Ailurophilia and AilurophobiaAileurophilia, Ailurophilia
Definition 1 (www.thefreedictionary.com): "An abnormal fondness for cats"
Definition 2 (en.wiktionary.org/wiki): "A fondness for cats or other felines"
Definition 1 (www.medterms.com): An abnormal and persistent fear of cats which produces an undue anxiety reaction even though sufferers realize their fear is irrational. Sufferers of ailurophobia may fear not only the scratch or bite of a cat, but also the "evil mystique" of cats as depicted in Halloween folklore and such literary works as Edgar Allen Poe's "The Black Cat."
From the Greek "ailouros" (cat) and "phobos" (fear). Alternate spellings: "Aelurophobia," "elurophobia." The Greek word "ailourous" has also given us the English word "Ailuroidea," a zoological term for a group of carnivorous animals including cats, hyenas and civets.
An alternate name for fear of cats: "Galeophobia."
Definition 2 (wikipedia): Ailurophobia is a type of specific phobia. It is a persistent, irrational fear of cats. It comes from the Greek ailouros (cat) and phobos (fear). People who suffer from Ailurophobia may fear physical contact, such as bites and scratches, and may also fear the perceived supernatural nature of cats. (...)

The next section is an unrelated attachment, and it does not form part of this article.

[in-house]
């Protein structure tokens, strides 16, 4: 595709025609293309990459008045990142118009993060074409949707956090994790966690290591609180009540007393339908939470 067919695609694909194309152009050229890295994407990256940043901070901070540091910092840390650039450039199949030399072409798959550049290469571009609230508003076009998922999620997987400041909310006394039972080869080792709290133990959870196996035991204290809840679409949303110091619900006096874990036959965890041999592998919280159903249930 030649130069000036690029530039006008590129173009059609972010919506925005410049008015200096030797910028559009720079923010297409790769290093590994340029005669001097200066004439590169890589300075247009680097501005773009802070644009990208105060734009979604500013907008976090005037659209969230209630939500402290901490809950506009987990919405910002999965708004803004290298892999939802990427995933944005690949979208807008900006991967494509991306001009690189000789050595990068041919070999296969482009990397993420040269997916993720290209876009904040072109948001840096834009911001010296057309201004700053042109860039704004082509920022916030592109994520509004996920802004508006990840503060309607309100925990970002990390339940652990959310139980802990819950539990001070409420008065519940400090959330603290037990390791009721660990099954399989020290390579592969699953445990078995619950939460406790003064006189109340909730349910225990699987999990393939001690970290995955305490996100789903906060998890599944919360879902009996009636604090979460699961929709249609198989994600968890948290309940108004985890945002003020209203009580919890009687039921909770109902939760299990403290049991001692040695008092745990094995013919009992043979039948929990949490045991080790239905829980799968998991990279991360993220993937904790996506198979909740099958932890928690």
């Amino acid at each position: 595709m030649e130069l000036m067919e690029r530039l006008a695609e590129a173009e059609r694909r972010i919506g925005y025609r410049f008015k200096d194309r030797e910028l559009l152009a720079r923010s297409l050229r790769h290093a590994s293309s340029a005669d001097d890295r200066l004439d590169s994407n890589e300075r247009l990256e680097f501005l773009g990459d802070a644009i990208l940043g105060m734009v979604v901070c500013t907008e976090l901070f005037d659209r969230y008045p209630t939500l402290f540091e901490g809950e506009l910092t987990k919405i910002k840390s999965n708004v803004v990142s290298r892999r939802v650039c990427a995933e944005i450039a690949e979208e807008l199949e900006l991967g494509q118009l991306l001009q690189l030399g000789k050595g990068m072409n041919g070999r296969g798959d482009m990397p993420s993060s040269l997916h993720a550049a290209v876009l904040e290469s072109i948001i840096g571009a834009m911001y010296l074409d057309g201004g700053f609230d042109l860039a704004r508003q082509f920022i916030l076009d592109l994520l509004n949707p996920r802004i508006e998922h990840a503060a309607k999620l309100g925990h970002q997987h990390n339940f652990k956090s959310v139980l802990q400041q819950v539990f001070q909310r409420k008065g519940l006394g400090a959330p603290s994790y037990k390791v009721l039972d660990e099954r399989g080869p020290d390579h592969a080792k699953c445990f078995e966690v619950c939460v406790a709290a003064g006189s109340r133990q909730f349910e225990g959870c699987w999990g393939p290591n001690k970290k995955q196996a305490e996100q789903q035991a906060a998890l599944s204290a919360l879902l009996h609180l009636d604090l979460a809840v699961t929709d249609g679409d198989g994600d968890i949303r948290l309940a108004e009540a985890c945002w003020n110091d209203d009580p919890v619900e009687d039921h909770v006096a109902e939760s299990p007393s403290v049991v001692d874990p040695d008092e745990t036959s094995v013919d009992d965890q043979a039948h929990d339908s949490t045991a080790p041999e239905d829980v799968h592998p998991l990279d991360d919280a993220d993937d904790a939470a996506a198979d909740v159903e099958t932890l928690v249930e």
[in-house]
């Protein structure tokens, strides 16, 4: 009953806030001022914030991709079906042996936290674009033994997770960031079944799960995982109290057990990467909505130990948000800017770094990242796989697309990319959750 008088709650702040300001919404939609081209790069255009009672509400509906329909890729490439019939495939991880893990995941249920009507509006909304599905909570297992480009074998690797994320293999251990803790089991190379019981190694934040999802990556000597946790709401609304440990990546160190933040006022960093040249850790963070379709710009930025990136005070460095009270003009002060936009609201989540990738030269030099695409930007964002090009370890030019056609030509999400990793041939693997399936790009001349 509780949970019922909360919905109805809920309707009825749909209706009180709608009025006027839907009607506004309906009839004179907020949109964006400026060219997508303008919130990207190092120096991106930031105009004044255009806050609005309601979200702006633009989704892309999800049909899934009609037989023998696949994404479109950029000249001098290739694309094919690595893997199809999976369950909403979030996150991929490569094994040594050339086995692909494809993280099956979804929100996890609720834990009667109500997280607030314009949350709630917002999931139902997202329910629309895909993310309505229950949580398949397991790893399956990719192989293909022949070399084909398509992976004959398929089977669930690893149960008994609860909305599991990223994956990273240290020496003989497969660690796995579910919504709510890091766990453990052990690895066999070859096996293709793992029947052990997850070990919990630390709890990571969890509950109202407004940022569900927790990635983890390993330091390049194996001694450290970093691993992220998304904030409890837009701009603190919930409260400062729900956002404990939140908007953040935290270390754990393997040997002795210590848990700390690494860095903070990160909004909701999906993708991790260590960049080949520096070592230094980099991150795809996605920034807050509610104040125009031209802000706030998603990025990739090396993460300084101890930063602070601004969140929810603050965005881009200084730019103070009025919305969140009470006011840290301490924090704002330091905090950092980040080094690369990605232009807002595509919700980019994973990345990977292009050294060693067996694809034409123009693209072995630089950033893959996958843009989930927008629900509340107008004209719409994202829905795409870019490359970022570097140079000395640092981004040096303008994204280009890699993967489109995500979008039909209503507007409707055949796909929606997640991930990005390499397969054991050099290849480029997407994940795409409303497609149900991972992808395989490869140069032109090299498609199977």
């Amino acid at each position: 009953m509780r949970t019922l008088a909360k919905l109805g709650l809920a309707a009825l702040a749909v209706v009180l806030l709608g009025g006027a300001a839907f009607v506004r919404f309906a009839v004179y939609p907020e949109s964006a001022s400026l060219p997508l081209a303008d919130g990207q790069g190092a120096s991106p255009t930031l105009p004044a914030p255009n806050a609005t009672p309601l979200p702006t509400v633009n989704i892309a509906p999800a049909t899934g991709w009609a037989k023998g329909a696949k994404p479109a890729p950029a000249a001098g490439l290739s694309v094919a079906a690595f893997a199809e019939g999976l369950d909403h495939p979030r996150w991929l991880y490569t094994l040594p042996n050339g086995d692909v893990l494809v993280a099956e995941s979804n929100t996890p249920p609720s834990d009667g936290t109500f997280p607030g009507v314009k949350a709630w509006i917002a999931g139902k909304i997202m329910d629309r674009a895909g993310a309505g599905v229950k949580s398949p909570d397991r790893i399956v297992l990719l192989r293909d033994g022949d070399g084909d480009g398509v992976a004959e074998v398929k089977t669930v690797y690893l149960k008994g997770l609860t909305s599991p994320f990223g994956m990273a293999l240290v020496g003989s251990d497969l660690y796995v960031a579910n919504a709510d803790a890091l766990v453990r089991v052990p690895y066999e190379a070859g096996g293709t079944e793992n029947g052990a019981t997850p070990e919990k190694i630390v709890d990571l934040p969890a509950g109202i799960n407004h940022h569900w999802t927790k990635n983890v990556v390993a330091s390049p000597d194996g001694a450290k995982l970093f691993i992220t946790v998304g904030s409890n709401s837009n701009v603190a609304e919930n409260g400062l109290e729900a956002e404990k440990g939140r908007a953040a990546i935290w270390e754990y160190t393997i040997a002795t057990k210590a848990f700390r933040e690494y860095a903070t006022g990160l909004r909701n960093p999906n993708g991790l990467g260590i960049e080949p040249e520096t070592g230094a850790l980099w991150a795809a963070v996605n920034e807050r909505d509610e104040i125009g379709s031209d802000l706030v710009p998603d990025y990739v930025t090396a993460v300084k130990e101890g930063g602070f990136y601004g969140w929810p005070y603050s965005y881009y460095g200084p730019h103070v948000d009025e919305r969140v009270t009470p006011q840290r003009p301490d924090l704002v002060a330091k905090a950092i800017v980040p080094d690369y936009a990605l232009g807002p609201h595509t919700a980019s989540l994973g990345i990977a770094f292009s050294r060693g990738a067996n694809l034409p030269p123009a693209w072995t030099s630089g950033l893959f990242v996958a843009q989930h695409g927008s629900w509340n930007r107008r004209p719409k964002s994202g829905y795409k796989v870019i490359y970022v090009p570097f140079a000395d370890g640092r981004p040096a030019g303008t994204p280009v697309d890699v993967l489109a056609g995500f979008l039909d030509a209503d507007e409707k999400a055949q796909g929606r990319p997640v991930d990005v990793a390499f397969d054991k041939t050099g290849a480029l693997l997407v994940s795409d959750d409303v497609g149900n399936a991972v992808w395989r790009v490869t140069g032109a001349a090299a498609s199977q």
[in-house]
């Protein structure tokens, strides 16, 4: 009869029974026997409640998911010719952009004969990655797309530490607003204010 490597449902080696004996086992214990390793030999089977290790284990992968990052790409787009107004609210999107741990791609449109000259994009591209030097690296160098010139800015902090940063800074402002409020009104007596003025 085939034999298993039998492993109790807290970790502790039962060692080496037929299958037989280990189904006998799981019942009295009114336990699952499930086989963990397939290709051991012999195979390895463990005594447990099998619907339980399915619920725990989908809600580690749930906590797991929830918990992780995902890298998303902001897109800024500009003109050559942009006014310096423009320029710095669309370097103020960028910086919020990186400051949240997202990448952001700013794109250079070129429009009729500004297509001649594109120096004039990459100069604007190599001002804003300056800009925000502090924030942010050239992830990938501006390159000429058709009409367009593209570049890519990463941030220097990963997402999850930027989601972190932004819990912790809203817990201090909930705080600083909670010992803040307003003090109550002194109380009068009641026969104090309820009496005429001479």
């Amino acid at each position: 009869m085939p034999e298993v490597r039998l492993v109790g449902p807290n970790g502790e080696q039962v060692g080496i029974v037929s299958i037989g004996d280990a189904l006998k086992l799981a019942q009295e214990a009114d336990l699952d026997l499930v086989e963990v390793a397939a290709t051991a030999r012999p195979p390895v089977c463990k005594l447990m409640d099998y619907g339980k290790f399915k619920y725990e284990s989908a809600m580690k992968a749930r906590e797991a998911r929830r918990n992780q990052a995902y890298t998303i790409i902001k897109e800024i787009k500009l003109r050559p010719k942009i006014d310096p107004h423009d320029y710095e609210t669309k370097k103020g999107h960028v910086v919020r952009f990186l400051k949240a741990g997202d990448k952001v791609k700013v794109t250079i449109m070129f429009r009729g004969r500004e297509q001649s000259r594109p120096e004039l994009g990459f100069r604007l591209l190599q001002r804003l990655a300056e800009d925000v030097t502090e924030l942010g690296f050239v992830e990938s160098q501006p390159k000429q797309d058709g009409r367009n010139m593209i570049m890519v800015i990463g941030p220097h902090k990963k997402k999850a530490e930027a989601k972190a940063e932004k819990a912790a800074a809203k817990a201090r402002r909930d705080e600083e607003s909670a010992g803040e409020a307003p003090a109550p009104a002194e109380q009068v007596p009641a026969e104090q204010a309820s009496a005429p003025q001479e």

Like all fears and phobias, ailurophobia is created by the unconscious mind as a protective mechanism. This phobia could be obtained by a real life scare of some kind that has to do with cats and emotional trauma. Ailurophobia can also be triggered by seeing someone else experiencing trauma. As long as the negative impact on the unconscious mind is strong enough, one will automatically sense negative emotional feelings to act as a reminder of "danger" when one sees a cat again.
The actual phobia manifests itself in different ways. Some sufferers experience it almost all the time, others just in response to direct stimuli. Some possible situations that can trigger the fear of cats are: the sight of a real life cat, the thought of a cat that might attack oneself when he or she is outside, the thought of meeting and cat in the dark, cats in picture and on television, and cat-like toys and cat-like fur.
There are many ways to treat ailurophobia. The most effective way is to consult psychiatrists or other therapy specialist. According to Dr. H. L. Freeman of Littlemore Hospital, Oxford, and Dr. D. C. Kendrick lecturer in psychology at the university of London's institute of Psychiatry, ailurophoiba can be cured by forcing oneself to handle velvet until one gets used to it.
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